Operators lacking time or technology may use a commercial printer, but expect higher cost, restricted flexibility and longer turn-around time. If you discover an easier, less expensive design and print method, go for it.
Contact & distribution
With employer research, program specifications and card design complete, it’s time to go public. Analyze data and select employers compatible with program objectives. For example, to increase daytime business select companies whose workers likely eat out or order in. Office staff, professionals and industrial personnel may fit that model, but probably not construction workers, who seldom leave job sites. If you adopted a broad objective, like daily revenue increases, business type becomes secondary. Instead, select employers closest to your pizzeria or whose workers pass by while commuting.
Draft a cover letter addressed to human resource departments and use specific names if you know them. Enclose a sample card and follow up by telephone after a week without response. Visit the employer if necessary and explain your program in person. Remember, you’re creating priceless associations.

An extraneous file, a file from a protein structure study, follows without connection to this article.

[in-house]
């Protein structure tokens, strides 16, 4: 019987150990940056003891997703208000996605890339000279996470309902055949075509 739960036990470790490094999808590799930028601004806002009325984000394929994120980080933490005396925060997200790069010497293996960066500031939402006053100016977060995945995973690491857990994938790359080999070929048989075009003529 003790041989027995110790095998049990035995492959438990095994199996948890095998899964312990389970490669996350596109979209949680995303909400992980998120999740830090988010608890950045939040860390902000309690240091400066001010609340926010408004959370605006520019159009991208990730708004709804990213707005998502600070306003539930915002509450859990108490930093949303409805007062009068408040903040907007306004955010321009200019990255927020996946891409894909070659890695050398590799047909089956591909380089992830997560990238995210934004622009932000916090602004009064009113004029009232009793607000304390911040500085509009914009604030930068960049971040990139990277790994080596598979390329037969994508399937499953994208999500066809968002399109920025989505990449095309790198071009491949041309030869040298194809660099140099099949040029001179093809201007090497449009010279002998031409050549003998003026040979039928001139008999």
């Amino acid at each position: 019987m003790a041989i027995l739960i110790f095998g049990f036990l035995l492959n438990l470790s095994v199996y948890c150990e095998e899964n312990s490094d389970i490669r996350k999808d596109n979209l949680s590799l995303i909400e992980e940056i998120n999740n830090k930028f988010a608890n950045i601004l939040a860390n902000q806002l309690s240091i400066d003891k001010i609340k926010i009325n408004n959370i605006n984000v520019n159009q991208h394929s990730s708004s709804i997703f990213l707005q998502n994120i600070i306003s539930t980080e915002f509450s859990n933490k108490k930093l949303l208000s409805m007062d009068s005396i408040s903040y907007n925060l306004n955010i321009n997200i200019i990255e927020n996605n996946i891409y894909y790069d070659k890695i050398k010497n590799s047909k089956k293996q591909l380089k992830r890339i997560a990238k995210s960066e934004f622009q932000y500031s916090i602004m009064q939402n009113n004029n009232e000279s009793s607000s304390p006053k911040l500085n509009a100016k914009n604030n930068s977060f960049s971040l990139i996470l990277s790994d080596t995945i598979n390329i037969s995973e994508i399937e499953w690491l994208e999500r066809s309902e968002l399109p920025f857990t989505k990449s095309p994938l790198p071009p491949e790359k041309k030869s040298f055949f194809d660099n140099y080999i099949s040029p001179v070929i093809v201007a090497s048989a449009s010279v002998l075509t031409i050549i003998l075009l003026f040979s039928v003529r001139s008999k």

When an employer opts in, request an employee roster. You might also offer a company discount for group functions, and then enclose a discount certificate with completed wallet cards. (FYI: MS Publisher works great for certificates, which cost approximately eight cents each when printed on light parchment stock.) You’re nearly home. Develop the employer/employee database, merge with card file and print. You can mail or deliver cards and company discount certificates.
Be sure to track response. Keep records of redemptions and gross sales generated for one month, and then analyze program effectiveness based on employer research and your objectives. Say your goal is a five percent revenue increase, your area has 6,000 employees and you distribute 1,000 cards. After a month, if sales are up 2 percent due to card redemption, distributing more cards will probably attain your objective.
Maximize the program’s potential by creating a customer database for future promotions. Obtain names, phone numbers and street/e-mail addresses using cardholder surveys or in-house contests. Then maintain contact through special offers or newsletters.